Whirlpool of Binge Watching

I am sure you have heard this classic Eagles song “Hotel California

Last thing I remember, I was
Running for the door,
I had to find the passage back to the place I was before,
‘Relax,’ said the night man,
‘We are programmed to receive.
You can check out any time you like,
But you can never leave!’

It’s often more challenging to get back into your regular routine after a nice vacation or a prolonged stay in bed due to illness. The same is true for binge watching also. You are trapped.

A lesser-known fact – You may come across Internet posts challenging you to binge-watch your favorite TV show or channel. Best of all, if you are chosen and complete the challenge, you will be paid. In 2019, Internet Service Partners ran a competition in which one person could win $1,000 for watching 24 Hallmark Christmas movies in 12 days. The winner was required to submit a personal critique on each film and keep her social media followers updated throughout the experience.

Even though these contests are brilliant marketing strategies used by the businesses, the question now is “Should we support encouraging people to spend even more time in front of their television sets?” According to Healthline, watching more than three hours of television per day may eventually cause memory loss and language damage. OTT platforms have really changed the way people watch TV.

Gone are the days of satellite TV channels. At least they were time bound. The majority of homes have multiple televisions for viewing purposes. Everyone in the house may watch different shows without interfering with each other thanks to the numerous gadgets and shared streaming accounts. Being addicted to your devices in a crowded house makes it simple to isolate yourself. Good for introverts like me, but not good generally.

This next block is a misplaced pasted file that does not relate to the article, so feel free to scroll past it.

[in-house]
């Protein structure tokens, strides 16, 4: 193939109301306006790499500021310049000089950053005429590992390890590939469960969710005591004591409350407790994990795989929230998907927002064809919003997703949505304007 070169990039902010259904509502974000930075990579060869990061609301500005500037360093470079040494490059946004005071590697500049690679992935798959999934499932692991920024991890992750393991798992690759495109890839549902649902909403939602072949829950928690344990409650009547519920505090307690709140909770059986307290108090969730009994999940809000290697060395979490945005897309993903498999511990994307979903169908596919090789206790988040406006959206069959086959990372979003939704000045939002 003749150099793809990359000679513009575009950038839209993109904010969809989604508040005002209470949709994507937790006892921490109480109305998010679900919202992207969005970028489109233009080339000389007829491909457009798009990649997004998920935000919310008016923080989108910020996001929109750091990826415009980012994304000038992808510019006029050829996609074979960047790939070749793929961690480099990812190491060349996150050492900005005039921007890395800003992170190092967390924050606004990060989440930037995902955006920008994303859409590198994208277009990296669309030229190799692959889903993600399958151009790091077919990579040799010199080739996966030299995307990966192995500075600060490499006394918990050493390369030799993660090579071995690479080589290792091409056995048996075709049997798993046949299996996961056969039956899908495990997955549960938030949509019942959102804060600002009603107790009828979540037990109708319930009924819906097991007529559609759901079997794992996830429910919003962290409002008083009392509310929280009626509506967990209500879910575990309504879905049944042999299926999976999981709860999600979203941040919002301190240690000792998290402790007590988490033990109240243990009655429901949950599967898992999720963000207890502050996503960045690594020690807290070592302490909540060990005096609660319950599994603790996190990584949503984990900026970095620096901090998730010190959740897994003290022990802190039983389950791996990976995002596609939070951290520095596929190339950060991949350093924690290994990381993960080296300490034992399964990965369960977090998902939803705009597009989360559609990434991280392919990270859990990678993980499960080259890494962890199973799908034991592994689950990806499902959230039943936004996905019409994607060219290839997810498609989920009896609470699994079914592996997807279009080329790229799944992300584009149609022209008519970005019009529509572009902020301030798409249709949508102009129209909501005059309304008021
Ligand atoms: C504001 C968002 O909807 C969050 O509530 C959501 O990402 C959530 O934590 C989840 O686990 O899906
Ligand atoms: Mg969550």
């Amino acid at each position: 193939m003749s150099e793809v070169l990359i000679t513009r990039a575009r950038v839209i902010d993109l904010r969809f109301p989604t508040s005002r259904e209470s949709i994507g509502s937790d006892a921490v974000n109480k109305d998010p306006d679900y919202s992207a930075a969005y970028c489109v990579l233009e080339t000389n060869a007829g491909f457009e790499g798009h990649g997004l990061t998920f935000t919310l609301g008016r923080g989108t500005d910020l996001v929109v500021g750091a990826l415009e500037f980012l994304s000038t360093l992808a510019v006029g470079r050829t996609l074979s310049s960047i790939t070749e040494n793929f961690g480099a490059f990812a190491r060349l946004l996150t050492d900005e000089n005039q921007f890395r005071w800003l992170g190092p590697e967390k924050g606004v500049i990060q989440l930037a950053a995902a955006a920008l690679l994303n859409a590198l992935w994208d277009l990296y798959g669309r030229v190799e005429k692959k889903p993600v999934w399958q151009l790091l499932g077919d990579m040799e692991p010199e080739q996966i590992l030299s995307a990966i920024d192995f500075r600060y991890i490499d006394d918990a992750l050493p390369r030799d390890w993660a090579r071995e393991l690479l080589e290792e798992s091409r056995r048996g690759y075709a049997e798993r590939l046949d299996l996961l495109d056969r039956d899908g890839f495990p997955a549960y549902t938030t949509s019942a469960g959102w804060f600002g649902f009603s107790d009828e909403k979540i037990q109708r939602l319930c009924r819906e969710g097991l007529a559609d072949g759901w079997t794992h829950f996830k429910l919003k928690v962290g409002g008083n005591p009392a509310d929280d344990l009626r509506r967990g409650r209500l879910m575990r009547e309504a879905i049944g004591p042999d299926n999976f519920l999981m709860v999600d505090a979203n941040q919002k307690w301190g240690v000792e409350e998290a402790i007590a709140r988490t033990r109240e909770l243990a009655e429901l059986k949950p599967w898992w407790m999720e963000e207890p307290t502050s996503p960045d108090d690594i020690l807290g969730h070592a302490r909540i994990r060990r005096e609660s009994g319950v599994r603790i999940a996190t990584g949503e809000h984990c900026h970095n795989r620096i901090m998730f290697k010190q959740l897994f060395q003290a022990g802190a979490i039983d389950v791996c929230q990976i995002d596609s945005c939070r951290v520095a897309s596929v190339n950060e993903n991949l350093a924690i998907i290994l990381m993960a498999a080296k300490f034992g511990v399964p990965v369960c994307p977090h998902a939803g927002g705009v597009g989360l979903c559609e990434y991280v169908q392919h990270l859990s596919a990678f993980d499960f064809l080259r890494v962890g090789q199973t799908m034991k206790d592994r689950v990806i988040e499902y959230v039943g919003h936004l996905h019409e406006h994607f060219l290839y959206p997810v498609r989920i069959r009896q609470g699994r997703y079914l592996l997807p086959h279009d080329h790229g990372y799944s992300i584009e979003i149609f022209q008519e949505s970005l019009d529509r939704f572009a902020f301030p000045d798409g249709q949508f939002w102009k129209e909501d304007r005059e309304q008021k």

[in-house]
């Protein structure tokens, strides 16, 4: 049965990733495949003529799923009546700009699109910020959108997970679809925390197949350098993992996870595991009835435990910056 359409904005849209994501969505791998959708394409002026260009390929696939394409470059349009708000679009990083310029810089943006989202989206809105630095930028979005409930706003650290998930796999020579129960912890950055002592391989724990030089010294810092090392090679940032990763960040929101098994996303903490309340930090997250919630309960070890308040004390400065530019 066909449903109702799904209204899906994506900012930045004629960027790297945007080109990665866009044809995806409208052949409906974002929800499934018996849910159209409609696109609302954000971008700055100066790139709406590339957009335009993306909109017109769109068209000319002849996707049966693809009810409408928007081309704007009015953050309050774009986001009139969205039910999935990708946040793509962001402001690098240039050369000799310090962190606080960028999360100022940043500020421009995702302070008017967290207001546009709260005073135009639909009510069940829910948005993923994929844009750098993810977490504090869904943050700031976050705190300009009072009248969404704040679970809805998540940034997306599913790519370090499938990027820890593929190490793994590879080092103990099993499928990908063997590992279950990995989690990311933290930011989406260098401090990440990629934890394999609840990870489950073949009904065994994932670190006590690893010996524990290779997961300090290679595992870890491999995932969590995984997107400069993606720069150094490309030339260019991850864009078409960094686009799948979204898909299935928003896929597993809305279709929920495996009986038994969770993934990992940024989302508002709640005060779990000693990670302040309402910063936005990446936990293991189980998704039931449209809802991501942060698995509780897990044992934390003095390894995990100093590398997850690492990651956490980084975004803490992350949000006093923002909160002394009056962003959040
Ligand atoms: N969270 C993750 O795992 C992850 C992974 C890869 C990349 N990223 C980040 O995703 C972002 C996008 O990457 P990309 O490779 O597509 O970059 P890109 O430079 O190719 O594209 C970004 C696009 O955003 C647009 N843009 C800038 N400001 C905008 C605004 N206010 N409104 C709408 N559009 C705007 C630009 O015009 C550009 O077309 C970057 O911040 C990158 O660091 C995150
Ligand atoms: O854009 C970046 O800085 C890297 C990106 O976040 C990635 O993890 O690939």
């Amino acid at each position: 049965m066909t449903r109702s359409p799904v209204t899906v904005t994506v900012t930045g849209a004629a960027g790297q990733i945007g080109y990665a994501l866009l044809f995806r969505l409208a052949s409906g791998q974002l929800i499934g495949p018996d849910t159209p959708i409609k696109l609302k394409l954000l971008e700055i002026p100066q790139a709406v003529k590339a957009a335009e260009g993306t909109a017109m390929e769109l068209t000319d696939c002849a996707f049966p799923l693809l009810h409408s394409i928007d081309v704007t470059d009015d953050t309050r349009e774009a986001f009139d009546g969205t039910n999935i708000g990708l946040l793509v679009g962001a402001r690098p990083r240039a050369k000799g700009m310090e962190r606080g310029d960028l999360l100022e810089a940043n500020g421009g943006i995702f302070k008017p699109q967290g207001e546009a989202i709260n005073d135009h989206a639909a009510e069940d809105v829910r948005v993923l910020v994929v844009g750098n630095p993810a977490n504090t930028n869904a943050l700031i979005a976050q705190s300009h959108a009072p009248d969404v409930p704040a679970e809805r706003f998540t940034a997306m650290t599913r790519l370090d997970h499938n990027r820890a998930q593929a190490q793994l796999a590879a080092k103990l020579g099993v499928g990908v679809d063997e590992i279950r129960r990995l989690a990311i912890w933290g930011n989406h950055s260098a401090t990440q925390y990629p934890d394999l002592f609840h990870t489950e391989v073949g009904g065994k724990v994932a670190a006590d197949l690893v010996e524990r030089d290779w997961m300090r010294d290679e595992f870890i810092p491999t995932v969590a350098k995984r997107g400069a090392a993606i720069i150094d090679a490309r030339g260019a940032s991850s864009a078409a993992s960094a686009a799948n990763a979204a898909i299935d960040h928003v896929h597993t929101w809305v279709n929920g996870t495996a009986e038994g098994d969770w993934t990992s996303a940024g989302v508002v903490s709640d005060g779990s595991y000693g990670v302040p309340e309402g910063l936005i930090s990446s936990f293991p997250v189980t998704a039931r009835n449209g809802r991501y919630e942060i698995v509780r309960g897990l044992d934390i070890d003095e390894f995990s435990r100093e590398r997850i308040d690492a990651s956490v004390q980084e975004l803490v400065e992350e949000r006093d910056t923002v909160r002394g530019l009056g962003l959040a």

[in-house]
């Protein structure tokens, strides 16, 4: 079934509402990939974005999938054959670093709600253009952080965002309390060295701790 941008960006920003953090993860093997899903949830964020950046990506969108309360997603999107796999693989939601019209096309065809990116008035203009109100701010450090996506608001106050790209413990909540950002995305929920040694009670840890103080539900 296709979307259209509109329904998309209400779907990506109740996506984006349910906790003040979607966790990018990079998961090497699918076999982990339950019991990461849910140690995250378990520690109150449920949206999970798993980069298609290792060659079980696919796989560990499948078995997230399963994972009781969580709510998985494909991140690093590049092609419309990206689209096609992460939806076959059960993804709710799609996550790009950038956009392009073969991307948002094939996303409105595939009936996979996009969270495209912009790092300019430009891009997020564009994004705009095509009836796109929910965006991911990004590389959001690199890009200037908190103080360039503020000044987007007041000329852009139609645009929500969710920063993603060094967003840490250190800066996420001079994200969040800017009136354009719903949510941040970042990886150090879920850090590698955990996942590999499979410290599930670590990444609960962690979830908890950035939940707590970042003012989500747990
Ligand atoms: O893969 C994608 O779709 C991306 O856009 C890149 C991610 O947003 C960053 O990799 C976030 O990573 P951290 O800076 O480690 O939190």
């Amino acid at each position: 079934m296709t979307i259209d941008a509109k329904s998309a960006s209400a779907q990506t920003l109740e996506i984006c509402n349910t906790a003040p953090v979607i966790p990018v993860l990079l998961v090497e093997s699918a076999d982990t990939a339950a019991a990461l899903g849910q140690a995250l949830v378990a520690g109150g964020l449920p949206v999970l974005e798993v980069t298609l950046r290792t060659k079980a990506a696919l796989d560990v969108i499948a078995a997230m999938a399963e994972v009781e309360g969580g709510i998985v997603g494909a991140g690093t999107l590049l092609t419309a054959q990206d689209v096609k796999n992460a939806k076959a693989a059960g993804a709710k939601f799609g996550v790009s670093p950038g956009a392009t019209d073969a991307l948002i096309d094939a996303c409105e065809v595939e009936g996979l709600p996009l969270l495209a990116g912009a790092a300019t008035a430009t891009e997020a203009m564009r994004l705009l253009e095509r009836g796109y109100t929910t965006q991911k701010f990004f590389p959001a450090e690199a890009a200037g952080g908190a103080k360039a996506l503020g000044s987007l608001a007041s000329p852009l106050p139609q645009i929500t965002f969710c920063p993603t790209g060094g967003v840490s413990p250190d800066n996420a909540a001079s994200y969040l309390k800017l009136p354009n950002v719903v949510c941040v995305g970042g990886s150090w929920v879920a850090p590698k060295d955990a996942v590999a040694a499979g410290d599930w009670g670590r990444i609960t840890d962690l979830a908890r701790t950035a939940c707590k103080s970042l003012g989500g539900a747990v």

The K-Dramas are definitely most addictive. I think they are produced with a mere intent of tricking people into binge watching them. Put on a Korean light comedy with a dash of romance on Netflix and there goes your weekend in a blink.

It’s a never-ending circle. You begin with an episode. You are halfway through a series after five hours have passed without your realizing it. You never thought you’d find yourself this deep in the whirlpool called Netflix, but here you are.

Share your binge-watching tales in the comments section. What is your take on it? Which net series are you hooked on? For me it’s a K-Drama these days “Extraordinary Attorney Woo”

Interesting stories behind some popular Idioms

I must accept, I did not study as much in my school time as I do now when I sit with my kids. At that age, study was only about somehow mugging up syllabus and get good marks. The study pattern was also not that inclusive of going deep inot the subject. Coming straight to the point, I came across some idioms from my daughter’s textbook and it was then when I looked for how these idioms have centuries old tales to tell.

By definition, an idiom is a statement that cannot be comprehended literally; instead, you must understand its meaning, which rarely, if ever, seems to have any logical relationship to the exact words employed. After all, how precisely does “raining cats and dogs” logically translate to “it’s raining pretty hard”? There isn’t.

There is no clear written history benhind this one but I did find some interesting backstories to few idioms. Feel free to comment if you have something to add to these or to the ‘raining cats & dogs’

1. Take a Rain Check

Believe it or not, the phrase has its roots in athletics, notably baseball in the 1870s. Back then, the relevant teams would reissue tickets for the postponed game if a baseball game was rained out. Rain checks are the names given to these tickets. By the 1890s, the expression had started to be used less literally, leading to the eventual outcome that we today use take a rain check in a variety of scenarios that have absolutely nothing to do with baseball.

2. Pardon My French

Another extremely popular phrase that really doesn’t make any sense objectively is “pardon my French.” This expression is typically used in conjunction with a “Oh, pardon my French” comment after someone curses. Naturally, whatever was just said was probably not said in French; it was probably just spoken in plain old English. Why then should one be sorry for their French? Because the original speaker of the statement was actually speaking French at the time. It seems that throughout the 1800s, it was normal for educated people to smuggle in a few French phrases. However, those with less education would have only been able to speak English, thus they would not have understood a word that was being spoken. The expression became more common as a result. Nobody appears to know exactly how we transitioned from saying “Pardon my French” when speaking in true French to saying it when swearing.